David Goodfriend of the county Department of Health and Samuel Shor, chairman of the Lyme commission, reported that the county had added a prominent link to information about Lyme disease to the county Web site, conducted a survey to determine key risk factors among those who had contracted Lyme disease and completed a pilot program that sprayed a bifenthrin-based insecticide at nine county parks in the spring.
At a public input session before Tuesday’s board meeting, several speakers urged the board to continue its efforts to fight Lyme-infected ticks, including the spraying of insecticide in areas considered hot spots for tick infestation.
Ashburn resident Jennifer Albright appealed to the board to “spray our schools . . . no child deserves this.”
Lyme disease is “killing our county,” Albright said. “It is all around us, and until it touches you personally, it is easy to ignore it.”
Although supporters of spraying say it is necessary to help prevent infection, especially among children, opponents question its effectiveness and express concerns about its impact on the environment. County beekeepers have also said the use of the insecticide poses a significant threat to foraging honeybees.
Supervisors have consistently expressed unanimous support for the Lyme initiative, but several said Tuesday that it is important to proceed thoughtfully.
Supervisor Ralph Buona (R-Ashburn) reminded board members that they are “stewards of taxpayers’ money” and should consider the most efficient way to conduct the spraying with limited funds.
“We need to understand, we need an integrated pest management plan when it comes to ticks and Lyme disease,” Buona said.
The county should take a step back, bring in experts and assess the best way forward, he said. “I am not saying with this motion, don’t spray. What I’m saying is, do it right.”
Schor told supervisors that experts would be brought in as soon as possible to help assess the effectiveness of the spring spraying and determine the most critical areas to treat with insecticide.
“The goal under the circumstances is to do tick drags, to identify in a specific location what the concentration of the ticks are and the disease burden within the ticks, and then identify . . . the best areas to spray,” he said.
Depending on the outcome of such assessments and how quickly they are done, the board could vote to conduct more spraying in the fall.
If additional spraying is conducted, the Lyme commission recommended that the county use a deltamethrin-based insecticide. Compared with the bifenthrin-based spray used in the spring, deltamethrin is considered less toxic to wildlife.
The Lyme commission’s recommendations were initially approved by the county Finance/Government Services Committee last week. At that meeting, Goodfriend told county leaders that although the commission recommended additional spraying this year, county staff members did not.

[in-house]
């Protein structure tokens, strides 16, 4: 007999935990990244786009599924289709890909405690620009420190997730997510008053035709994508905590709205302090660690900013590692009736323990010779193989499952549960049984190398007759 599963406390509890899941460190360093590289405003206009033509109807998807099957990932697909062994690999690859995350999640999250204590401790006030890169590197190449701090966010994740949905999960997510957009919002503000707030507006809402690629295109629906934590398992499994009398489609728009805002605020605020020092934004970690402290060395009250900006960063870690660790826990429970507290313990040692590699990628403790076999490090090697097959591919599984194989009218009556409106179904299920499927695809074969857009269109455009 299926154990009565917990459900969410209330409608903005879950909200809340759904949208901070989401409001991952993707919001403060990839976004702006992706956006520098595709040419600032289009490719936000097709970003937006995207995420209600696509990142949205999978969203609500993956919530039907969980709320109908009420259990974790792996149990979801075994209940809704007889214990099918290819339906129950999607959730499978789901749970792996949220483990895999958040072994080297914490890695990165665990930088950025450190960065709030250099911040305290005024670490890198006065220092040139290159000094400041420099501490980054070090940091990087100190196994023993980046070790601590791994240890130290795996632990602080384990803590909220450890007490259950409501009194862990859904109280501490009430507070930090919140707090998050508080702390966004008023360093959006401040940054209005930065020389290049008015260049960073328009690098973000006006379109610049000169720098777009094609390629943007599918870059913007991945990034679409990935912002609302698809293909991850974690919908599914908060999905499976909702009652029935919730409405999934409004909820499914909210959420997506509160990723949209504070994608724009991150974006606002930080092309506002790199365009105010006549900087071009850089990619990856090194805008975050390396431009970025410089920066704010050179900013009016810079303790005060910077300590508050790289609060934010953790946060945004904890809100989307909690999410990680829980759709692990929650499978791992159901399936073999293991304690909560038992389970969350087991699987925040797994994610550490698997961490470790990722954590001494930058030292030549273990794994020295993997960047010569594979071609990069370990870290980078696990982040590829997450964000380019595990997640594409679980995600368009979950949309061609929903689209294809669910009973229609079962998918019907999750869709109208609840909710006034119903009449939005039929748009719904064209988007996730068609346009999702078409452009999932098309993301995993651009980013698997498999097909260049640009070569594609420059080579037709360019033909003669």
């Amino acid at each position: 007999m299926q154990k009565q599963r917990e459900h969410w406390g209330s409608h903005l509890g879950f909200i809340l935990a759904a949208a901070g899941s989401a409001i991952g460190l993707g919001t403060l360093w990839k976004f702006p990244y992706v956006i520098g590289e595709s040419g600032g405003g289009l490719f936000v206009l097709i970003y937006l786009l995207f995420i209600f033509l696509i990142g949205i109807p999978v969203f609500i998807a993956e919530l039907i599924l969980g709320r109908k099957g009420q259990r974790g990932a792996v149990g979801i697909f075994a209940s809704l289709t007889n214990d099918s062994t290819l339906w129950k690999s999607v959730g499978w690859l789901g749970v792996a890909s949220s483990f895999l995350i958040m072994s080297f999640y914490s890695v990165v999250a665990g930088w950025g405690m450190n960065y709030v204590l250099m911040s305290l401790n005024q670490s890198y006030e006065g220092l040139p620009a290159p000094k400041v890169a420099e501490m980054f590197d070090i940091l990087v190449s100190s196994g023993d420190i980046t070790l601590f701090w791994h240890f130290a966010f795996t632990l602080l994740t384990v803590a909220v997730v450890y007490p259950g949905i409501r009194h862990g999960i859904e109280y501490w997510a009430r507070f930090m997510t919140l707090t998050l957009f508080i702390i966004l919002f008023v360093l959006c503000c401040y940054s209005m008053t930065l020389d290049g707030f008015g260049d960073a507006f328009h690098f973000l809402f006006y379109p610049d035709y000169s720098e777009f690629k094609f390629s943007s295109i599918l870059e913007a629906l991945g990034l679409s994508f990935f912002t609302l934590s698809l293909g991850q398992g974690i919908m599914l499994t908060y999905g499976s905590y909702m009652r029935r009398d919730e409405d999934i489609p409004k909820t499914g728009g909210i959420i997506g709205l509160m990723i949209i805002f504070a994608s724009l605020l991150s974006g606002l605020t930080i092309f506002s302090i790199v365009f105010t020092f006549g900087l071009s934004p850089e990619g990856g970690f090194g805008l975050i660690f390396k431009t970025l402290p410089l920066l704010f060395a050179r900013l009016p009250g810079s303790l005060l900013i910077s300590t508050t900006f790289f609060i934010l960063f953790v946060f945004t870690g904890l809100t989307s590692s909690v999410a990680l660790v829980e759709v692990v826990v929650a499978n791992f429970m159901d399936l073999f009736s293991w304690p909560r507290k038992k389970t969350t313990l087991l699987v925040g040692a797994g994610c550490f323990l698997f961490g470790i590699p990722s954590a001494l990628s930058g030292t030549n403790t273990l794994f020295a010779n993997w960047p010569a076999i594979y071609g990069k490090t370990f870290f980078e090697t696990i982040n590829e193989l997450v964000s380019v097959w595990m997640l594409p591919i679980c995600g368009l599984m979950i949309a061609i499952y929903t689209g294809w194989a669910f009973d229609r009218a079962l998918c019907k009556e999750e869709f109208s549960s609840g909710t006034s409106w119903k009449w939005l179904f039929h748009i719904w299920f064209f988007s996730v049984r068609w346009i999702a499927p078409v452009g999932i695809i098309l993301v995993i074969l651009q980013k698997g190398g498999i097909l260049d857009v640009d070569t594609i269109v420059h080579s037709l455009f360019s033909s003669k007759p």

After contacting officials in other jurisdictions that also have high rates of Lyme disease, Goodfriend said, there was little evidence to show that spraying had made a significant difference.
“There’s a sense that people have already looked at this, and it didn’t add value. It didn’t protect people more than not doing it,” he said.
Spraying for ticks is not the only controversial item included in the county’s 10-point action plan. At the committee meeting, Goodfriend and Shor also acknowledged the complexity of compiling a list of recommended doctors who specialize in the treatment of Lyme disease.
Rather than listing specific doctors, Goodfriend said, the county Web site directs residents to the American Lyme Disease Foundation and two local hospitals for additional information.
“From the health department’s perspective, I don’t feel confident to vet doctors myself in terms of their qualifications,” Goodfriend told the committee.
“There is an issue in relation to those folks that have a different interpretation of the management of Lyme disease and how to get that information forward to the public,” Shor said. “We’re in the process of trying to work out a mechanism by which that can be done in a way that is not going to create further problems. It’s a very political issue, unfortunately.”
Among those involved with Lyme disease policy, there is significant disagreement about the best way to approach treatment of the disease. Some advocates, including Michael Farris, chancellor of the conservative Patrick Henry College in Purcellville, and chairman of Gov. Robert F. McDonnell’s (R) Lyme disease task force, have been outspoken critics of conventional approaches to Lyme treatment.
Farris said that testing methods are highly unreliable and that intravenous antibiotic treatment should be considered as a legitimate method for dealing with “chronic Lyme infection.” But Lyme experts with the Centers for Disease Control and Prevention have said long-term intravenous antibiotic treatment shows no substantial benefit and could be dangerous to patients.
The Loudoun Lyme commission has not taken a formal position on guidelines for the treatment of the disease.